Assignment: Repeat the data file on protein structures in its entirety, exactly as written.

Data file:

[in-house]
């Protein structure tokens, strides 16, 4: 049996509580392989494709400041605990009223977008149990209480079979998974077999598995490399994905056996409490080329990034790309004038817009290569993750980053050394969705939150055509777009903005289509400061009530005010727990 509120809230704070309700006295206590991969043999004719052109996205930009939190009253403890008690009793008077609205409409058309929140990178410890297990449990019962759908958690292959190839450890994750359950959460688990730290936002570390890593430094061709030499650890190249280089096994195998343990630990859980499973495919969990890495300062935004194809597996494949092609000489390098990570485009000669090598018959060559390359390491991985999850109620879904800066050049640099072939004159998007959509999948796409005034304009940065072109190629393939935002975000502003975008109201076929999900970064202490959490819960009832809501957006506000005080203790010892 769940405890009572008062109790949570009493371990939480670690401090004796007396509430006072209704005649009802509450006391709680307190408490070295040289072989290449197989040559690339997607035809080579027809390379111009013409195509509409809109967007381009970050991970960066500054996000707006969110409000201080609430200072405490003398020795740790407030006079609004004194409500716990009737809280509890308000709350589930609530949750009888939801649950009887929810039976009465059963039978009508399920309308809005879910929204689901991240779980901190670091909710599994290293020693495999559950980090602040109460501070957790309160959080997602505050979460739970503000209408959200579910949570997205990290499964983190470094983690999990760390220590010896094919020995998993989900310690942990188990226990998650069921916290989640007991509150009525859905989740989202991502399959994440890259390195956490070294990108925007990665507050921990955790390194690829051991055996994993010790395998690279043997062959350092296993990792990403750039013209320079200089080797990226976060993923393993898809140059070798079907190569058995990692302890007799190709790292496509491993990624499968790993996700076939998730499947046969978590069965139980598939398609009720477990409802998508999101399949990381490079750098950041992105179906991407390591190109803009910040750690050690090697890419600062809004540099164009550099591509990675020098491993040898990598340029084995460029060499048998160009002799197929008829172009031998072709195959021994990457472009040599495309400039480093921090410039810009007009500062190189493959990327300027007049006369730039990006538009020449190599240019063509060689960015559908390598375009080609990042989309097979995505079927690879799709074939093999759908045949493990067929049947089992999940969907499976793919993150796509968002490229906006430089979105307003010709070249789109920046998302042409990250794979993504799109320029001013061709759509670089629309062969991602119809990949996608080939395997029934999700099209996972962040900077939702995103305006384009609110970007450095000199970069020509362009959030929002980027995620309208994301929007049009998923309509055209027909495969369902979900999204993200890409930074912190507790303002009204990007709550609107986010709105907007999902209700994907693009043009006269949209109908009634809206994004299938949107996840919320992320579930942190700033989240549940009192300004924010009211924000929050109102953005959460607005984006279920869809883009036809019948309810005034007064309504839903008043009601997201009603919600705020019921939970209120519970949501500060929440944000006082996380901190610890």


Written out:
[in-house]
């Protein structure tokens, strides 16, 4: 049996509580392989494709400041605990009223977008149990209480079979998974077999598995490399994905056996409490080329990034790309004038817009290569993750980053050394969705939150055509777009903005289509400061009530005010727990 509120809230704070309700006295206590991969043999004719052109996205930009939190009253403890008690009793008077609205409409058309929140990178410890297990449990019962759908958690292959190839450890994750359950959460688990730290936002570390890593430094061709030499650890190249280089096994195998343990630990859980499973495919969990890495300062935004194809597996494949092609000489390098990570485009000669090598018959060559390359390491991985999850109620879904800066050049640099072939004159998007959509999948796409005034304009940065072109190629393939935002975000502003975008109201076929999900970064202490959490819960009832809501957006506000005080203790010892 769940405890009572008062109790949570009493371990939480670690401090004796007396509430006072209704005649009802509450006391709680307190408490070295040289072989290449197989040559690339997607035809080579027809390379111009013409195509509409809109967007381009970050991970960066500054996000707006969110409000201080609430200072405490003398020795740790407030006079609004004194409500716990009737809280509890308000709350589930609530949750009888939801649950009887929810039976009465059963039978009508399920309308809005879910929204689901991240779980901190670091909710599994290293020693495999559950980090602040109460501070957790309160959080997602505050979460739970503000209408959200579910949570997205990290499964983190470094983690999990760390220590010896094919020995998993989900310690942990188990226990998650069921916290989640007991509150009525859905989740989202991502399959994440890259390195956490070294990108925007990665507050921990955790390194690829051991055996994993010790395998690279043997062959350092296993990792990403750039013209320079200089080797990226976060993923393993898809140059070798079907190569058995990692302890007799190709790292496509491993990624499968790993996700076939998730499947046969978590069965139980598939398609009720477990409802998508999101399949990381490079750098950041992105179906991407390591190109803009910040750690050690090697890419600062809004540099164009550099591509990675020098491993040898990598340029084995460029060499048998160009002799197929008829172009031998072709195959021994990457472009040599495309400039480093921090410039810009007009500062190189493959990327300027007049006369730039990006538009020449190599240019063509060689960015559908390598375009080609990042989309097979995505079927690879799709074939093999759908045949493990067929049947089992999940969907499976793919993150796509968002490229906006430089979105307003010709070249789109920046998302042409990250794979993504799109320029001013061709759509670089629309062969991602119809990949996608080939395997029934999700099209996972962040900077939702995103305006384009609110970007450095000199970069020509362009959030929002980027995620309208994301929007049009998923309509055209027909495969369902979900999204993200890409930074912190507790303002009204990007709550609107986010709105907007999902209700994907693009043009006269949209109908009634809206994004299938949107996840919320992320579930942190700033989240549940009192300004924010009211924000929050109102953005959460607005984006279920869809883009036809019948309810005034007064309504839903008043009601997201009603919600705020019921939970209120519970949501500060929440944000006082996380901190610890």